Different approaches have been done to control the destructive effects of heat stress. Among which were inclusion of feed additives in the diet and water, as well as light management [16]. However, lighting management studies in the alleviation of heat stress deleterious effects are still lacking. Previous studies looked at the effect of different monochromatic lights (white, red, green, and blue) on the broiler immune response and the breed performance [1720]. Light management was found to increase productivity and improve animal welfare [18, 20, 21]. Thus, light color has been considered as a powerful management that can be used to modify many physiological, immunological, and behavioral pathways [22, 23]. For instance, blue light has been shown to have calming effect by reducing the negative impact of different stressors [24, 25]. Blue light modulates peripheral blood T lymphocytes proliferation, the response to Newcastle disease virus vaccine, heterophils to lymphocytes (H/L) ratio, and interleukin-1β (IL-1β) expression [22, 23]. In addition, using blue light significantly increases the numbers of intestinal intraepithelial lymphocytes, goblet cells, and IgA+ cells [26]. Moreover, blue light significantly improves meat quality by decreasing lipid peroxidation and improving antioxidant activities by enhancing SOD, GHS, and total antioxidant capability activities and reduced MDA content both in breast and thigh muscles [27].

The aim of this work was to investigate effects of the monochromatic blue light (BL) on alleviating the negative impact of induced cyclic chronic heat stress in commercial broiler strains. We investigated the regulatory effect of using monochromatic blue light during heat stress on heat stress biomarkers activity including antioxidant enzyme activity, histopathological changes in the liver tissue, HSP gene expression, and bird’s temperature.

2. Materials and Methods

2.1. Bird Management

A total of 160 one-day-old chicks from two commercial broiler strains (Ross 308 and Cobb 500) were used in this experiment. Eighty chicks of mixed sexes were used for each strain. Chicks were purchased from a reputable dealer at El-Gharbia Governorate, Egypt. The birds were housed (10 birds/m2) in separate environmentally controlled rooms at the poultry farm, Kafrelsheikh University, Egypt. Each bird had 2.5 cm of feeder space for the first two weeks. After that, 6 cm/bird was allowed. During heat treatment, the feeder and waterer space per bird was increased. The birds were exposed, for the first three weeks, to white light (WL, 400–760 nm) using a light-emitting diode (LED) system. Light duration was adjusted according to the bird’s age. Thus, birds received 24 h light length from 0 to 7 days of age and then a light-dark cycle (23 hours : 1 hour) was applied. Light intensity was adjusted according to the Council of the European Communities, 2007 [28, 29]. Thus, birds received 40 lux light intensity for the first week followed by 25 lux till the end of the experiment. Chicks had ad libitum access to feed and water, and diets were formulated to meet the nutrient recommendations for poultry by the National Research Council [30]. Additionally, birds received their regular vaccination program which consisted of Newcastle disease vaccine at days 7 and 18 of age as well as Gumboro disease vaccine at the 14th day of age. The bird’s management procedures were undertaken in accordance with the requirements of the Animal Care and Ethics Committee of the Faculty of Veterinary Medicine, Kafrelsheikh University, Egypt.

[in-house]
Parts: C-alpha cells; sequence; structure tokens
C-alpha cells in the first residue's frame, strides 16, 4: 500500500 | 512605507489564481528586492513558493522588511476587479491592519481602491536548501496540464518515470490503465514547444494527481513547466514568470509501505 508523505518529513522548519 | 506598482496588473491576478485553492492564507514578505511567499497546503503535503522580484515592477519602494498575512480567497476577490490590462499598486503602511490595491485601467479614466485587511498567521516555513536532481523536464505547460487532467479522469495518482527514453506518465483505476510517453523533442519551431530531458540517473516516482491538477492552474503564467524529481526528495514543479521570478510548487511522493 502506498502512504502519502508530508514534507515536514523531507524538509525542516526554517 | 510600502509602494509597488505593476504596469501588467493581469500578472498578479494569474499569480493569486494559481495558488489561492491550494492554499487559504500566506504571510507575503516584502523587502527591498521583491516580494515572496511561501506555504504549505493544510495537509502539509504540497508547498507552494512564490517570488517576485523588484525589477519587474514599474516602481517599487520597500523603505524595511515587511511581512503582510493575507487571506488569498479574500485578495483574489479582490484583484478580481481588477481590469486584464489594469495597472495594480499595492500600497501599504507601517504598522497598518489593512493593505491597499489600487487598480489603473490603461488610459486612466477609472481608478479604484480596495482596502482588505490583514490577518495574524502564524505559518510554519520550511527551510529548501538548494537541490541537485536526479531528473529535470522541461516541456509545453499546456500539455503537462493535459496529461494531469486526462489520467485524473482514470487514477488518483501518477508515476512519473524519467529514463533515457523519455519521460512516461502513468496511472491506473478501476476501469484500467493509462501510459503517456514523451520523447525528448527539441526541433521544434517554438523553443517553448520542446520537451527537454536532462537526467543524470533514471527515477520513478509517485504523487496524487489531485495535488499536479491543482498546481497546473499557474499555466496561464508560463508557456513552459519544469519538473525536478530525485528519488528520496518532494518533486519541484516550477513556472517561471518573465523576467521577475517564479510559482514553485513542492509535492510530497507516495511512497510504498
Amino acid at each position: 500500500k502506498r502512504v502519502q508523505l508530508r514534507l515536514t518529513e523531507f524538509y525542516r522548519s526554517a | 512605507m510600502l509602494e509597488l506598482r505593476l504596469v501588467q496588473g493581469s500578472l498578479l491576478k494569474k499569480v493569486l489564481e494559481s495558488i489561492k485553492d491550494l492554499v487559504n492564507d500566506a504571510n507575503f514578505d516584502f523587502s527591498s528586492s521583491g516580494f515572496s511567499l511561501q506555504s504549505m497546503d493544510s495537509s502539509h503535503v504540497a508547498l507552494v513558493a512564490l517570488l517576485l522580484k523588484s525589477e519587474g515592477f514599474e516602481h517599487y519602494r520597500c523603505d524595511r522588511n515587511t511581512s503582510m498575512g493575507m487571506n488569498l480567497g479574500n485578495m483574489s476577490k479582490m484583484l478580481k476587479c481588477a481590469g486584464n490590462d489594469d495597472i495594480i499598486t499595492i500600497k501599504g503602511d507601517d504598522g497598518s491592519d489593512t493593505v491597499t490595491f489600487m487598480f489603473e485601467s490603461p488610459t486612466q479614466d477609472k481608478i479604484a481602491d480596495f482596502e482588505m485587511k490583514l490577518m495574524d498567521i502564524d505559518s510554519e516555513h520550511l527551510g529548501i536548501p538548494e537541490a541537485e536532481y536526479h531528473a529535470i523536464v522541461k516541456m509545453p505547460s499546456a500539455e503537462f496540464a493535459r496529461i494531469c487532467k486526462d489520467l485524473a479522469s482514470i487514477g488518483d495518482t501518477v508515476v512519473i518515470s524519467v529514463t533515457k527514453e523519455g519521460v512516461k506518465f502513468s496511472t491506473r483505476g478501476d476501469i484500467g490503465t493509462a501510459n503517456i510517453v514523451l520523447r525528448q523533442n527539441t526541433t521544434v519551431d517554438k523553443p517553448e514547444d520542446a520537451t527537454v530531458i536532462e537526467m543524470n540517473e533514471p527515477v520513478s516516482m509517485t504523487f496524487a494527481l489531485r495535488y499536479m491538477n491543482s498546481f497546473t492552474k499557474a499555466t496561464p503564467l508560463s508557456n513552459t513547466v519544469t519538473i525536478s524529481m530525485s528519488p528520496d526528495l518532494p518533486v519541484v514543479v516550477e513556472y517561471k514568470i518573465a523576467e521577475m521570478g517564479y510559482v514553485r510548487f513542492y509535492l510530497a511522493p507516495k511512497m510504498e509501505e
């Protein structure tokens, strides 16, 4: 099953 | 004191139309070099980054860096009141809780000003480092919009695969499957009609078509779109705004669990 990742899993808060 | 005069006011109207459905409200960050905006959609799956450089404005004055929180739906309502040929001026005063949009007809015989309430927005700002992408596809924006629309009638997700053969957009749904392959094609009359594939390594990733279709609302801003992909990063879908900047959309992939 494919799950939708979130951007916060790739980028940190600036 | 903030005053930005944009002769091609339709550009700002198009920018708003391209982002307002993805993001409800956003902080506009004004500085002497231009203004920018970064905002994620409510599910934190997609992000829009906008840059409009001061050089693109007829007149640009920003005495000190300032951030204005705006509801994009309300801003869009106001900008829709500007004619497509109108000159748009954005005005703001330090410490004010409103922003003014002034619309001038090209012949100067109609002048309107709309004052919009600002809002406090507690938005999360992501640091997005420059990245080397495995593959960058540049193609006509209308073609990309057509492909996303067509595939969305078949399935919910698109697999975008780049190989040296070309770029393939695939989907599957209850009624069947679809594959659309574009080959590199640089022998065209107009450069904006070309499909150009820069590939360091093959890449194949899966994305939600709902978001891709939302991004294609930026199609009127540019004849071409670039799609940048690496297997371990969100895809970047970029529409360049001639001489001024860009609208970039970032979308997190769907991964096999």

2.2. Experimental Design

At 21 days of age, birds were individually weighed. All birds were divided into equal eight groups (four groups for each strain () (Table 1). Two groups (W and B) were housed at normal temperature of 24°C with white and blue lighting, respectively. H + W and H + B groups were exposed to an experimental cyclic chronic heat stress. In this regard, heat treatment extended for four successive days in which birds were exposed each day to 33 ± 2°C for 5 h and then the temperature was decreased to normal 24°C for the rest of the day [31]. In the case of the H + B group, white light was replaced with a monochromatic blue light (480 nm, intensity 25 lux). Air humidity was kept at 70% during the experimental period.